GYPSY, Marriott's Lincolnshire Theatre, and A FUNNY THING HAPPENED ON THE WAY TO THE FORUM, Drury Lane Oakbrook. Dating back to 1959 and 1962, these unimpeachable musicals by Stephen Sondheim--lyricist for Gypsy and lyricist-composer for Forum--confirm his genius. And happily these revivals showcase more than Sondheim's skills.
Gypsy is as much a celebration of the addictive insanity of show business as a chronicle of the checkered childhood of super stripper Gypsy Rose Lee. Sondheim's crackling lyrics give Jule Styne's tunes whiplash wit and psychological heft. But however strong the story, the musical remains a vehicle for whoever plays Mama Rose, the stage mother who confuses fame with family. Ethel Merman grew the role, but Alene Robertson--now in her third turn since 1983--owns it: she grounds her showstoppers in a character as clear as hunger. "A pioneer woman without a frontier," Rose is every striver who's sick of second billing, yet Robertson now plays the role with less friction and more eagerness to please. The real dynamo wouldn't have given a damn.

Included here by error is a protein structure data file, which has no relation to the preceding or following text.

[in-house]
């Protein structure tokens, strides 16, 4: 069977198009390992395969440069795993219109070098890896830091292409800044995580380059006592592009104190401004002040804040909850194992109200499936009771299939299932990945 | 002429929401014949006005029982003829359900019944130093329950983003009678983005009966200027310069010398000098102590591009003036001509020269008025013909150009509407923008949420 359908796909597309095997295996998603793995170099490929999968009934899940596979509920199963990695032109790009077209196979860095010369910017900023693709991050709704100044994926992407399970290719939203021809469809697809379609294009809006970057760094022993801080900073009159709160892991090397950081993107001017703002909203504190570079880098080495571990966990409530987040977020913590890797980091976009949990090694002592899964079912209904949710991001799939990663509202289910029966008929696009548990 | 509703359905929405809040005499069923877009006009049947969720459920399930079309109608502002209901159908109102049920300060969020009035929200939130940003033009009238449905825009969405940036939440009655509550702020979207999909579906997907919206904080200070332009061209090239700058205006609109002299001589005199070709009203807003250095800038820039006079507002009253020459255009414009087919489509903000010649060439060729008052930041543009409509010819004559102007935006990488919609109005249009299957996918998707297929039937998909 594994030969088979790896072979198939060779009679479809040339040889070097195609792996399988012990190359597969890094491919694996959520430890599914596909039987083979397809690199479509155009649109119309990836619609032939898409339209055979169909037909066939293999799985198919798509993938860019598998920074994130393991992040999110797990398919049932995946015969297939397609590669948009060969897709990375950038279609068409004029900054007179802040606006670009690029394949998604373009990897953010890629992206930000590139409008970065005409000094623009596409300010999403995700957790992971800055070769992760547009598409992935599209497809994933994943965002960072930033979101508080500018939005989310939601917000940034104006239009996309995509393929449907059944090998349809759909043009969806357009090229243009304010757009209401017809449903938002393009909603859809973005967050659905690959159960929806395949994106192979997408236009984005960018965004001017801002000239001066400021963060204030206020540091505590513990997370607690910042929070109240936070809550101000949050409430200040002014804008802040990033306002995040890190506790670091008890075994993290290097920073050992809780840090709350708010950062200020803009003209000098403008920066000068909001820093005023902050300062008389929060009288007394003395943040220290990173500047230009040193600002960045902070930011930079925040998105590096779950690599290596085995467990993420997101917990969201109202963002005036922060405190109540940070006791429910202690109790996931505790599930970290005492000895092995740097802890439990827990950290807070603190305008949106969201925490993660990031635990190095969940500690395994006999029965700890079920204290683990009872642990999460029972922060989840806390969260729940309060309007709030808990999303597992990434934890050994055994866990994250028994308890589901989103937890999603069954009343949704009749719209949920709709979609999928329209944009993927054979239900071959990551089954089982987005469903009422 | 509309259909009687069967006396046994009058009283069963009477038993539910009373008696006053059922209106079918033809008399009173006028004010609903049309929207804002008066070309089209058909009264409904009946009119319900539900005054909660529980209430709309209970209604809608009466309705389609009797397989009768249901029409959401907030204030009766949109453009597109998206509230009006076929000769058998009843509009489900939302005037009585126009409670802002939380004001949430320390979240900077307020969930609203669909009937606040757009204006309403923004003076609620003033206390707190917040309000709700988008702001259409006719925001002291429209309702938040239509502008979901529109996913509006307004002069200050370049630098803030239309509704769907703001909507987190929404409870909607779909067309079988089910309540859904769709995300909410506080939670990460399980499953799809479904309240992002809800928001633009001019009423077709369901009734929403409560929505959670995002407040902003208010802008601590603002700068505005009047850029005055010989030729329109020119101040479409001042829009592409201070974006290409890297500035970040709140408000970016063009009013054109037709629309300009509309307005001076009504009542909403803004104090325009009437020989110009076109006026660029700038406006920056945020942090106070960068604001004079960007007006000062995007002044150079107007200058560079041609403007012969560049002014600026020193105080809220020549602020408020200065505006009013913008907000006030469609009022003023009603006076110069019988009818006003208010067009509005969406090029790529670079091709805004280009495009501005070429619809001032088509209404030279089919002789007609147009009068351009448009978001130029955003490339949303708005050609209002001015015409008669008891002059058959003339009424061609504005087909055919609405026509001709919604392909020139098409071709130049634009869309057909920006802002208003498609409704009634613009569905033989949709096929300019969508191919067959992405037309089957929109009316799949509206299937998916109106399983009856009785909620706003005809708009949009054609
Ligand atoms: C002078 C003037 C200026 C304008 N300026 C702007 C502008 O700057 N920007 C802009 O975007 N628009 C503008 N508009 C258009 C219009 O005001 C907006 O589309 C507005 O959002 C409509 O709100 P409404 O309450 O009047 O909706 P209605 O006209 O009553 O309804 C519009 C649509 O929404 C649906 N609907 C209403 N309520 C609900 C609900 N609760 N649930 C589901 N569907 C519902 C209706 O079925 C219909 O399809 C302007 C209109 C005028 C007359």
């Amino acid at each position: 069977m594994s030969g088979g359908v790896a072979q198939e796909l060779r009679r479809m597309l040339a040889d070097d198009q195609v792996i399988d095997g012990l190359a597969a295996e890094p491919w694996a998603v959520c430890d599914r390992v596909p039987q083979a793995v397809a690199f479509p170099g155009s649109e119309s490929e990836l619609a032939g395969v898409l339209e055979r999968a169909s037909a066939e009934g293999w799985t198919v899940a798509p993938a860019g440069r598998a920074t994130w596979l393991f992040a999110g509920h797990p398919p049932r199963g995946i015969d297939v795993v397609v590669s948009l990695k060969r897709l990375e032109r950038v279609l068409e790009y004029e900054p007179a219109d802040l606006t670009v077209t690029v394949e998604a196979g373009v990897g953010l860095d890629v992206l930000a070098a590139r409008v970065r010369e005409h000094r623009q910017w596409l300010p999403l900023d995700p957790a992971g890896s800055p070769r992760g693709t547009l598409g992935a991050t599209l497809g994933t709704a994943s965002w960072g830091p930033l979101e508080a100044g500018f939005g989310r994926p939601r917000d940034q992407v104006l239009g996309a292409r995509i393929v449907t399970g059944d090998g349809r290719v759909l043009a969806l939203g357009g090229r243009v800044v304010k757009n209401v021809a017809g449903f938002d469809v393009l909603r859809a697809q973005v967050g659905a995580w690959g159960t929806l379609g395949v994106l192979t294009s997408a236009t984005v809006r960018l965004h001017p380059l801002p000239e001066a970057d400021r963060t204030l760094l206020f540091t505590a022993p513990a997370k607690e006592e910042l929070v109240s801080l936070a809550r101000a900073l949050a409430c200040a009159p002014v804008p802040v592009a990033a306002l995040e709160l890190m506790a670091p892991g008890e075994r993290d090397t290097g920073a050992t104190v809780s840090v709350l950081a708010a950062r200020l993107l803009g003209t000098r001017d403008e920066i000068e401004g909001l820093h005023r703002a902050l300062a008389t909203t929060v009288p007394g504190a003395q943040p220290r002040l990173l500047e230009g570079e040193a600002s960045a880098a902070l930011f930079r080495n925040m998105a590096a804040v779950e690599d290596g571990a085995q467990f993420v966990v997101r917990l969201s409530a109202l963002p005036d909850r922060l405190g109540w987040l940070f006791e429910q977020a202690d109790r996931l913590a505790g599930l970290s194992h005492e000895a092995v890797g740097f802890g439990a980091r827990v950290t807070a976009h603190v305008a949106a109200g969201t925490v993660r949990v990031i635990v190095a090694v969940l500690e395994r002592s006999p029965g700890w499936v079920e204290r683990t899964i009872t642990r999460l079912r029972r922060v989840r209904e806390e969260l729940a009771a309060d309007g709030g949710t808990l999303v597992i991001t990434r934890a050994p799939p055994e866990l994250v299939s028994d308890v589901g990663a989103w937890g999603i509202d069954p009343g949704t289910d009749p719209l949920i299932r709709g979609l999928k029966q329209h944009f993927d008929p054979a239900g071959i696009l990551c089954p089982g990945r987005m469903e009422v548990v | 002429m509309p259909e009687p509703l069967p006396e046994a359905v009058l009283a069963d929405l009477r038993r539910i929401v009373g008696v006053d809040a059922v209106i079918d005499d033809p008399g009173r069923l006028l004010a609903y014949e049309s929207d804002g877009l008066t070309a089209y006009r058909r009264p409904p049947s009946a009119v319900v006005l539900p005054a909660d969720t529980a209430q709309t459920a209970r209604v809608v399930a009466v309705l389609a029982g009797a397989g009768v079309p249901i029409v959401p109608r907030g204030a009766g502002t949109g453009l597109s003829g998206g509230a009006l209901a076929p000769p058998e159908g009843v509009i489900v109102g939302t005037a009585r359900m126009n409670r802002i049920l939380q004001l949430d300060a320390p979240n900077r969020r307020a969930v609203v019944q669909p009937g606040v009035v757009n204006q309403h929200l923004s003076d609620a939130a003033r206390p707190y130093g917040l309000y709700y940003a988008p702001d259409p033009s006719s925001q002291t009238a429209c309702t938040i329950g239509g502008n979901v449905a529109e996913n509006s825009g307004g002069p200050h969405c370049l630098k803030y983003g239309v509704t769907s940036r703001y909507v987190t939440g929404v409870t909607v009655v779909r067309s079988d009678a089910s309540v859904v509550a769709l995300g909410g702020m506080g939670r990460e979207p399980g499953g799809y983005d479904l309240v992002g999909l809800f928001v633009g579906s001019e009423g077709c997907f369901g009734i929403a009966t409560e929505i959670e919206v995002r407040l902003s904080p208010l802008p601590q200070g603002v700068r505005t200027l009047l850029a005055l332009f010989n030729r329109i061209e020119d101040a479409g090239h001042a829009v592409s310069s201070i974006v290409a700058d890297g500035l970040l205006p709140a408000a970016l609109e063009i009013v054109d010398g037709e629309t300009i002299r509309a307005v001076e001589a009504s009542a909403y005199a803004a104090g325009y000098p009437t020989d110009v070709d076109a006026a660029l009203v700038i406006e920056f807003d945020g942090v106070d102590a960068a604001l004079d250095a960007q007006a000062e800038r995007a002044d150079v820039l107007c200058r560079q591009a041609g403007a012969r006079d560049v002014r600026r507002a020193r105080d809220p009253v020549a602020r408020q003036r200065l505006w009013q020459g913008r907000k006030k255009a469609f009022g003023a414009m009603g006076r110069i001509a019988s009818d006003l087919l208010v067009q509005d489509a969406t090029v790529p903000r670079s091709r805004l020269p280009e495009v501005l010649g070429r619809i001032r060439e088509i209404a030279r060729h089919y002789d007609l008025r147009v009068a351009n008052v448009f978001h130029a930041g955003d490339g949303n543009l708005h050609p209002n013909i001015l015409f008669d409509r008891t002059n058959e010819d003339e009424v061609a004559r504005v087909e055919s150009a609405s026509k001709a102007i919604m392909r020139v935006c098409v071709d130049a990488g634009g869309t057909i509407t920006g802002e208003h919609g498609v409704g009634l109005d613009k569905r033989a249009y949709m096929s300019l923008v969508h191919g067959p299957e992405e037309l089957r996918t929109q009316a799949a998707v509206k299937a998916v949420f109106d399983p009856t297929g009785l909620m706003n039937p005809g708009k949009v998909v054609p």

Dominic Missimi's staging surrounds Robertson with tailor-made triumphs, especially Joel Hatch, down-to-earth as Rose's patient suitor; Tesha Buss as the temperamental ex-Baby June; and Julie Ann Emery, a self-effacing Louise until she blossoms into Gypsy Rose Lee.
A pure and impure comedy that's shameless and unashamed--especially in its portrayal of women--A Funny Thing Happened on the Way to the Forum marked Sondheim's Broadway debut as a double threat. Inspired by ancient Roman comedy, the fleshy farce pursues pratfalls, not big moments. Propelled by Burt Shevelove and Larry Gelbart's vaudeville-sharp script, Sondheim's supple score complements the wily shenanigans of the super slave Pseudolus.
Fueling Gary Griffin's knockdown, breakneck staging are Bradley Mott's rubber-faced Pseudolus and J. Scott Ament as his born-to-grovel fellow slave, Hysterium. Ron Keaton is the libidinous Senex; Mary Robin Roth, the Medusa-pussed matriarch; Chris Garbrecht plays a bloated warrior, and Kelly Clark an airhead ingenue. Kurt Sharp's exuberantly cheerful set suits the play like a toga, and Caryn Weglarz's costumes are a Roman riot.